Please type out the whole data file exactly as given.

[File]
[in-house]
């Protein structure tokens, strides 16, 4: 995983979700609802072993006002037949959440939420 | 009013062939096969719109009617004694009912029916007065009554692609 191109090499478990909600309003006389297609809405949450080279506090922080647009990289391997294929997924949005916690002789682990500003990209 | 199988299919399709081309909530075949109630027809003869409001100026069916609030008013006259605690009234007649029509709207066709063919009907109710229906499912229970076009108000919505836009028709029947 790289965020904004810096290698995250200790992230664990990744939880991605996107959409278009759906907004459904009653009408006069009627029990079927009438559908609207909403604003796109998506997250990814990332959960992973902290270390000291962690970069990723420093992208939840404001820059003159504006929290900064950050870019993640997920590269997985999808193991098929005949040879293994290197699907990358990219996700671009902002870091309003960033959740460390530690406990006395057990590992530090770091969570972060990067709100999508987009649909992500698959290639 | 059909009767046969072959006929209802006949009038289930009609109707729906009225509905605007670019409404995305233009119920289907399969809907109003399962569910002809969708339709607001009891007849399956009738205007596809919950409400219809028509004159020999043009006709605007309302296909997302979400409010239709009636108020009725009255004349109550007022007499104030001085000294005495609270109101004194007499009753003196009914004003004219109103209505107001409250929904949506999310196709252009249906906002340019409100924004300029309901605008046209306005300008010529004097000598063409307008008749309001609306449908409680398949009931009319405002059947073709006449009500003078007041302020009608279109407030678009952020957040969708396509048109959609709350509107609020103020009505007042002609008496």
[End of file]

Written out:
[in-house]
């Protein structure tokens, strides 16, 4: 995983979700609802072993006002037949959440939420 | 009013062939096969719109009617004694009912029916007065009554692609 191109090499478990909600309003006389297609809405949450080279506090922080647009990289391997294929997924949005916690002789682990500003990209 | 199988299919399709081309909530075949109630027809003869409001100026069916609030008013006259605690009234007649029509709207066709063919009907109710229906499912229970076009108000919505836009028709029947 790289965020904004810096290698995250200790992230664990990744939880991605996107959409278009759906907004459904009653009408006069009627029990079927009438559908609207909403604003796109998506997250990814990332959960992973902290270390000291962690970069990723420093992208939840404001820059003159504006929290900064950050870019993640997920590269997985999808193991098929005949040879293994290197699907990358990219996700671009902002870091309003960033959740460390530690406990006395057990590992530090770091969570972060990067709100999508987009649909992500698959290639 | 059909009767046969072959006929209802006949009038289930009609109707729906009225509905605007670019409404995305233009119920289907399969809907109003399962569910002809969708339709607001009891007849399956009738205007596809919950409400219809028509004159020999043009006709605007309302296909997302979400409010239709009636108020009725009255004349109550007022007499104030001085000294005495609270109101004194007499009753003196009914004003004219109103209505107001409250929904949506999310196709252009249906906002340019409100924004300029309901605008046209306005300008010529004097000598063409307008008749309001609306449908409680398949009931009319405002059947073709006449009500003078007041302020009608279109407030678009952020957040969708396509048109959609709350509107609020103020009505007042002609008496």